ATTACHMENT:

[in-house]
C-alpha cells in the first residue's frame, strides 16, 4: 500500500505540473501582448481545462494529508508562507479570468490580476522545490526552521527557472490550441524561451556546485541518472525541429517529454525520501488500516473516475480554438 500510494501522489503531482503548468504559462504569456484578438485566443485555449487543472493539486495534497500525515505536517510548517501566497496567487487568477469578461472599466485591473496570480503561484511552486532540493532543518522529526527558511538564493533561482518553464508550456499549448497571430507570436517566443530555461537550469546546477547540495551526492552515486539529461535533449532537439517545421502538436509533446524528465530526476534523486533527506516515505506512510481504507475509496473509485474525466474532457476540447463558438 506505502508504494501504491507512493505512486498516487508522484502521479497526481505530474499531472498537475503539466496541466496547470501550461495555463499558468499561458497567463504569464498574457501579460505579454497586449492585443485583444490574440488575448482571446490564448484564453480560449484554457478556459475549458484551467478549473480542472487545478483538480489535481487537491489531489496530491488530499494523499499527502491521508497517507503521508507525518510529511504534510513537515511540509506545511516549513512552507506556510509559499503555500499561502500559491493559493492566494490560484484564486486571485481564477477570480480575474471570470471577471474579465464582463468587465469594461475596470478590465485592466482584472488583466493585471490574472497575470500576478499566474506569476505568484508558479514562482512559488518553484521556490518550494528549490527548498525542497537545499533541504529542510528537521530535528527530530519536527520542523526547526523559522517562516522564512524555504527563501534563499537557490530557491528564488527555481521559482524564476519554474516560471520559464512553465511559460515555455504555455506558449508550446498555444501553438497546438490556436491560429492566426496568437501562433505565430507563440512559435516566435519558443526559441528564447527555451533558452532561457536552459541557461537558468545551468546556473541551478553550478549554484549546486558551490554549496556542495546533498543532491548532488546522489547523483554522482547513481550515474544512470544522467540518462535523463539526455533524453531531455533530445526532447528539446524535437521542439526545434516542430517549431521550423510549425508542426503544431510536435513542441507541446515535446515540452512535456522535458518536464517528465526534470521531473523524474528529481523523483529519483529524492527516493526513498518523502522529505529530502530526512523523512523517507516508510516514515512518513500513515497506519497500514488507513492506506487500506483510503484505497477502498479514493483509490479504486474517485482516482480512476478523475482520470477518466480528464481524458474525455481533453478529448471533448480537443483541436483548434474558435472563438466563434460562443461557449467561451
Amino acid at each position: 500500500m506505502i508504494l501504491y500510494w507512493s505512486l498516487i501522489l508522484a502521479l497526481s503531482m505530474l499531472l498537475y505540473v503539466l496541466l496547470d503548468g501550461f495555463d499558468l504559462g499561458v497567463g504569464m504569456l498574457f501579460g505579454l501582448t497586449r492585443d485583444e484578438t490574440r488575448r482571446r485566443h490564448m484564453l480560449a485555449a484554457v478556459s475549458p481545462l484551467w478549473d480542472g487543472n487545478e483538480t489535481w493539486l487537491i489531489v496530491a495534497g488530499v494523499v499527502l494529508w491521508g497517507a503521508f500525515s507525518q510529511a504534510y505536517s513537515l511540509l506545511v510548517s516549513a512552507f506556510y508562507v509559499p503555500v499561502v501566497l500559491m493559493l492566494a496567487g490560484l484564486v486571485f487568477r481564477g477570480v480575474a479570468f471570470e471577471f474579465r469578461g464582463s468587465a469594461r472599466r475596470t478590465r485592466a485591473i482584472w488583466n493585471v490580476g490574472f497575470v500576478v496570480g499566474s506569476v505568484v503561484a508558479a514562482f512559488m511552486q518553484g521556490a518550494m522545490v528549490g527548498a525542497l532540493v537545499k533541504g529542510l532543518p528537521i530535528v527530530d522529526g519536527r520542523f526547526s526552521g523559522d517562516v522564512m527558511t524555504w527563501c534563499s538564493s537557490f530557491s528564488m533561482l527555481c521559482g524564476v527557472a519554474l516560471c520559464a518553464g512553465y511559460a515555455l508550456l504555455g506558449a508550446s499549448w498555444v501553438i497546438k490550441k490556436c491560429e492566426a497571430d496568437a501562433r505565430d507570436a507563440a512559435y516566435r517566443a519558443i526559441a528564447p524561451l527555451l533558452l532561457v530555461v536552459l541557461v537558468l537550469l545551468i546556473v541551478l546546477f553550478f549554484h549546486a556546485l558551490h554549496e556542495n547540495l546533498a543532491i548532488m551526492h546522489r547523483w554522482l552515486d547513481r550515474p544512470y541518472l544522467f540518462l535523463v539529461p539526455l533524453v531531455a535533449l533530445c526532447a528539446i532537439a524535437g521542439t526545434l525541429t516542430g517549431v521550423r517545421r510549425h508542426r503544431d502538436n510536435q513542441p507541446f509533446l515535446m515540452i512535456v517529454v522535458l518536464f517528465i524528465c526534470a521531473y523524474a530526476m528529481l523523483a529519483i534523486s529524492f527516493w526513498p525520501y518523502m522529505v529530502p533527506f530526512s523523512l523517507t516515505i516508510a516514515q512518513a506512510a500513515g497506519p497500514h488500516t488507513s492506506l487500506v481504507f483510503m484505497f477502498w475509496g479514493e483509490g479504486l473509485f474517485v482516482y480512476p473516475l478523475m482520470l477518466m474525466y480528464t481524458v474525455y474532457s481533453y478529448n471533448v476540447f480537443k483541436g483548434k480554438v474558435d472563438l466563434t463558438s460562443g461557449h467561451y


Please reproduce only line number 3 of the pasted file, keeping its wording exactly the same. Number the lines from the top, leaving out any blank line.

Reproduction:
Amino acid at each position: 500500500m506505502i508504494l501504491y500510494w507512493s505512486l498516487i501522489l508522484a502521479l497526481s503531482m505530474l499531472l498537475y505540473v503539466l496541466l496547470d503548468g501550461f495555463d499558468l504559462g499561458v497567463g504569464m504569456l498574457f501579460g505579454l501582448t497586449r492585443d485583444e484578438t490574440r488575448r482571446r485566443h490564448m484564453l480560449a485555449a484554457v478556459s475549458p481545462l484551467w478549473d480542472g487543472n487545478e483538480t489535481w493539486l487537491i489531489v496530491a495534497g488530499v494523499v499527502l494529508w491521508g497517507a503521508f500525515s507525518q510529511a504534510y505536517s513537515l511540509l506545511v510548517s516549513a512552507f506556510y508562507v509559499p503555500v499561502v501566497l500559491m493559493l492566494a496567487g490560484l484564486v486571485f487568477r481564477g477570480v480575474a479570468f471570470e471577471f474579465r469578461g464582463s468587465a469594461r472599466r475596470t478590465r485592466a485591473i482584472w488583466n493585471v490580476g490574472f497575470v500576478v496570480g499566474s506569476v505568484v503561484a508558479a514562482f512559488m511552486q518553484g521556490a518550494m522545490v528549490g527548498a525542497l532540493v537545499k533541504g529542510l532543518p528537521i530535528v527530530d522529526g519536527r520542523f526547526s526552521g523559522d517562516v522564512m527558511t524555504w527563501c534563499s538564493s537557490f530557491s528564488m533561482l527555481c521559482g524564476v527557472a519554474l516560471c520559464a518553464g512553465y511559460a515555455l508550456l504555455g506558449a508550446s499549448w498555444v501553438i497546438k490550441k490556436c491560429e492566426a497571430d496568437a501562433r505565430d507570436a507563440a512559435y516566435r517566443a519558443i526559441a528564447p524561451l527555451l533558452l532561457v530555461v536552459l541557461v537558468l537550469l545551468i546556473v541551478l546546477f553550478f549554484h549546486a556546485l558551490h554549496e556542495n547540495l546533498a543532491i548532488m551526492h546522489r547523483w554522482l552515486d547513481r550515474p544512470y541518472l544522467f540518462l535523463v539529461p539526455l533524453v531531455a535533449l533530445c526532447a528539446i532537439a524535437g521542439t526545434l525541429t516542430g517549431v521550423r517545421r510549425h508542426r503544431d502538436n510536435q513542441p507541446f509533446l515535446m515540452i512535456v517529454v522535458l518536464f517528465i524528465c526534470a521531473y523524474a530526476m528529481l523523483a529519483i534523486s529524492f527516493w526513498p525520501y518523502m522529505v529530502p533527506f530526512s523523512l523517507t516515505i516508510a516514515q512518513a506512510a500513515g497506519p497500514h488500516t488507513s492506506l487500506v481504507f483510503m484505497f477502498w475509496g479514493e483509490g479504486l473509485f474517485v482516482y480512476p473516475l478523475m482520470l477518466m474525466y480528464t481524458v474525455y474532457s481533453y478529448n471533448v476540447f480537443k483541436g483548434k480554438v474558435d472563438l466563434t463558438s460562443g461557449h467561451y